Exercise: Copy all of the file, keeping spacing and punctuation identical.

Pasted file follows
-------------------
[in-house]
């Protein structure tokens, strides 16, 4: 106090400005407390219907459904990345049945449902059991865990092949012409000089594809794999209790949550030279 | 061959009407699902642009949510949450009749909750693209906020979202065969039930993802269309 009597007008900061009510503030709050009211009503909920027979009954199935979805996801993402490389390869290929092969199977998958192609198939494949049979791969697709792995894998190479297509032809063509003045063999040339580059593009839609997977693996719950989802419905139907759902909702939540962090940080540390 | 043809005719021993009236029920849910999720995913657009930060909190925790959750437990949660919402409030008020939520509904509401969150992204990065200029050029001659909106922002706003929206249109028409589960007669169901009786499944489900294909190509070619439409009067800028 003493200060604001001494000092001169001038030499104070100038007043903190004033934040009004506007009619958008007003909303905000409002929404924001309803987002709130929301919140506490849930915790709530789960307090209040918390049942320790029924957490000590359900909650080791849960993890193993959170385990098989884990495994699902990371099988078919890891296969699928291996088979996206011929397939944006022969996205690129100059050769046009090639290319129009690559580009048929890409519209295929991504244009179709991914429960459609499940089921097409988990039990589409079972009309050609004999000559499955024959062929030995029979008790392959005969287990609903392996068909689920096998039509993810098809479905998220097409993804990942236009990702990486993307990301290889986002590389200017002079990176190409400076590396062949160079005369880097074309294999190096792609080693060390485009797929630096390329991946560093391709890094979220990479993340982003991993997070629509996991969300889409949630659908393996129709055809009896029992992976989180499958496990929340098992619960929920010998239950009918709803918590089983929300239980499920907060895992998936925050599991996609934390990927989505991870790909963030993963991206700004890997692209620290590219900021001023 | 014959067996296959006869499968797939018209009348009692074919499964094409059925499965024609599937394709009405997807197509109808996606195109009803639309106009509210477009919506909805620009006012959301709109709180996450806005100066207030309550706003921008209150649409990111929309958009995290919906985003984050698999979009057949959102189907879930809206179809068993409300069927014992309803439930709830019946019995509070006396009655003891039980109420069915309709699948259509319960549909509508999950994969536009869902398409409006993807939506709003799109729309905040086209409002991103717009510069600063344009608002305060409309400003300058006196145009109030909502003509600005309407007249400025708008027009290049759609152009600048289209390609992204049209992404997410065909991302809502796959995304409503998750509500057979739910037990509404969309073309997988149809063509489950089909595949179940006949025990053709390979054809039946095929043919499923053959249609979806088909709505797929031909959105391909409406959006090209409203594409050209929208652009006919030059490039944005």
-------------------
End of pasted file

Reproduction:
[in-house]
């Protein structure tokens, strides 16, 4: 106090400005407390219907459904990345049945449902059991865990092949012409000089594809794999209790949550030279 | 061959009407699902642009949510949450009749909750693209906020979202065969039930993802269309 009597007008900061009510503030709050009211009503909920027979009954199935979805996801993402490389390869290929092969199977998958192609198939494949049979791969697709792995894998190479297509032809063509003045063999040339580059593009839609997977693996719950989802419905139907759902909702939540962090940080540390 | 043809005719021993009236029920849910999720995913657009930060909190925790959750437990949660919402409030008020939520509904509401969150992204990065200029050029001659909106922002706003929206249109028409589960007669169901009786499944489900294909190509070619439409009067800028 003493200060604001001494000092001169001038030499104070100038007043903190004033934040009004506007009619958008007003909303905000409002929404924001309803987002709130929301919140506490849930915790709530789960307090209040918390049942320790029924957490000590359900909650080791849960993890193993959170385990098989884990495994699902990371099988078919890891296969699928291996088979996206011929397939944006022969996205690129100059050769046009090639290319129009690559580009048929890409519209295929991504244009179709991914429960459609499940089921097409988990039990589409079972009309050609004999000559499955024959062929030995029979008790392959005969287990609903392996068909689920096998039509993810098809479905998220097409993804990942236009990702990486993307990301290889986002590389200017002079990176190409400076590396062949160079005369880097074309294999190096792609080693060390485009797929630096390329991946560093391709890094979220990479993340982003991993997070629509996991969300889409949630659908393996129709055809009896029992992976989180499958496990929340098992619960929920010998239950009918709803918590089983929300239980499920907060895992998936925050599991996609934390990927989505991870790909963030993963991206700004890997692209620290590219900021001023 | 014959067996296959006869499968797939018209009348009692074919499964094409059925499965024609599937394709009405997807197509109808996606195109009803639309106009509210477009919506909805620009006012959301709109709180996450806005100066207030309550706003921008209150649409990111929309958009995290919906985003984050698999979009057949959102189907879930809206179809068993409300069927014992309803439930709830019946019995509070006396009655003891039980109420069915309709699948259509319960549909509508999950994969536009869902398409409006993807939506709003799109729309905040086209409002991103717009510069600063344009608002305060409309400003300058006196145009109030909502003509600005309407007249400025708008027009290049759609152009600048289209390609992204049209992404997410065909991302809502796959995304409503998750509500057979739910037990509404969309073309997988149809063509489950089909595949179940006949025990053709390979054809039946095929043919499923053959249609979806088909709505797929031909959105391909409406959006090209409203594409050209929208652009006919030059490039944005």